LONDON: A British man was jailed by a London court on Friday for orchestrating a massive cyber attack against a telecommunications company in Liberia two years ago.
Daniel Kaye, 30, was sentenced to 32 months in prison after pleading guilty to computer misuse and criminal property possession from late 2016 to early 2017.
The court heard the self-taught hacker was paid around $30,000 (26,000 euros) by a rival to disrupt the systems of mobile phone company Lonestar MTN, Liberia’s biggest internet provider.
The so-called distributed denial of service (DDoS) attacks overwhelmed its networks and meant its servers couldn’t operate properly, prosecutor Robin Sellers told the court.
The firm spent $600,000 (523,000 euros) fixing the problem, losing tens of millions of dollars in revenue, he said.
Kaye’s lawyer, Jonathan Green, had argued Lonestar’s estimates of its losses were “unsupported by any evidence”.
“Nobody died, nobody’s life was imperilled, at worst Lonestar customers suffered slow internet speeds,” he argued.
One arrested, drugs seized in operation
ATTOCK: The police on Wednesday arrested one accused and seized drugs in an operation.
Police said Sub-inspector, Izhar Ahmad, during routine patrolling stopped a truck for snap checking but the driver tried to escape from the scene.
The police arrested the driver accused Zaroon Shah, a resident of Jalalabad.
During snap checking, 16 packets of 8000 grams heroin worth million of rupees was recovered from the truck.
Police have registered a case against the driver.
Further probe was underway.
3 human traffickers arrested
ISLAMABAD: Federal Investigation Agency (FIA) Rawalpindi Circle Wednesday arrested three accused allegedly involved in human trafficking.
According to details, the accused were identified as Abdul Qayyum, Ikram Gul and Mazhar Iqbal, a press release said.
The further investigation is in progress.
Jakarta ex-governor freed from prison after blasphemy sentence
JAKARTA: Jakarta’s former governor has been released from prison, his assistant said Thursday, nearly two years after his blasphemy conviction fanned fears over religious intolerance in the world’s biggest Muslim-majority nation.
Basuki Tjahaja Purnama — the Indonesian capital’s first non-Muslim governor in half a century and its first ethnic Chinese leader — left Mako Brimob prison in Depok, outside Jakarta, at around 7:30 am local time, Ima Mahdiah told media.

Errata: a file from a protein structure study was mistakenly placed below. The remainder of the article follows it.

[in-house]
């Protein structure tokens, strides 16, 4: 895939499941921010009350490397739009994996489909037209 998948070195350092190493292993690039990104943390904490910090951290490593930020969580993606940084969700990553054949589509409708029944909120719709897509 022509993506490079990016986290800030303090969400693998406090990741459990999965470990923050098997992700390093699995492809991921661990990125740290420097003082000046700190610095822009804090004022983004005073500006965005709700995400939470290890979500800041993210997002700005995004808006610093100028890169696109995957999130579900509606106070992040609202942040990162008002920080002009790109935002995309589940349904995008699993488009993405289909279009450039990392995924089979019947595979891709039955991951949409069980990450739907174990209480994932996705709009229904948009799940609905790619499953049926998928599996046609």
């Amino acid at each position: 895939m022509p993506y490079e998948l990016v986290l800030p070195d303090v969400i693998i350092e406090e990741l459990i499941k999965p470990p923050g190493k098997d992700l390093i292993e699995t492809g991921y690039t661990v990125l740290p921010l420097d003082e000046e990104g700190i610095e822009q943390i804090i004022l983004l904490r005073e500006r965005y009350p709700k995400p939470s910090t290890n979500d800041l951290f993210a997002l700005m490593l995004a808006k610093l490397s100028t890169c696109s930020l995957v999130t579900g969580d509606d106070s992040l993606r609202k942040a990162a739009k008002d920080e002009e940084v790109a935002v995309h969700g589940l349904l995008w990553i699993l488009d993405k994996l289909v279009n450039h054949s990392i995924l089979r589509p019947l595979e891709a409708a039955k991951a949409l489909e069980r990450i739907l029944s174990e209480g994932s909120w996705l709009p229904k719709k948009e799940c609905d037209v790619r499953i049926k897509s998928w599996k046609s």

Supporters of the former governor, who is popularly known as Ahok, gathered outside the prison, chanting and cheering his new-found freedom.
The release ends one of the most tumultuous chapters in Indonesian politics in recent memory.
Purnama had been a popular politician who won praise for trying to clean up the traffic-clogged megacity and clamp down on corruption before his imprisonment.
But his downfall came quickly after comments he made on the campaign trail during a re-election bid saw him accused of insulting Islam.
The filmed remarks, which went viral online, sparked mass protests in Jakarta, spearheaded by radical groups opposed to a non-Muslim leader and encouraged by his political rivals.
He lost the election to a Muslim challenger and was then sentenced to two years’ jail in May 2017.
It was an unusually harsh sentence — prosecutors had only recommended probation for the now 52-year-old.
“He was picked up by his son Nicholas Sean Purnama” after being released, his assistant Mahdiah said. “He will spend time with his family first, resting.”
Purnama’s case drew international headlines and a wave of criticism, including from the United Nations, which urged the country of 260 million to revise its decades-old blasphemy law.
The charge against him centred on a remark he made to voters about his Muslim rivals using a Koranic verse to trick people into voting against him, which judges ruled amounted to blasphemy against Islam.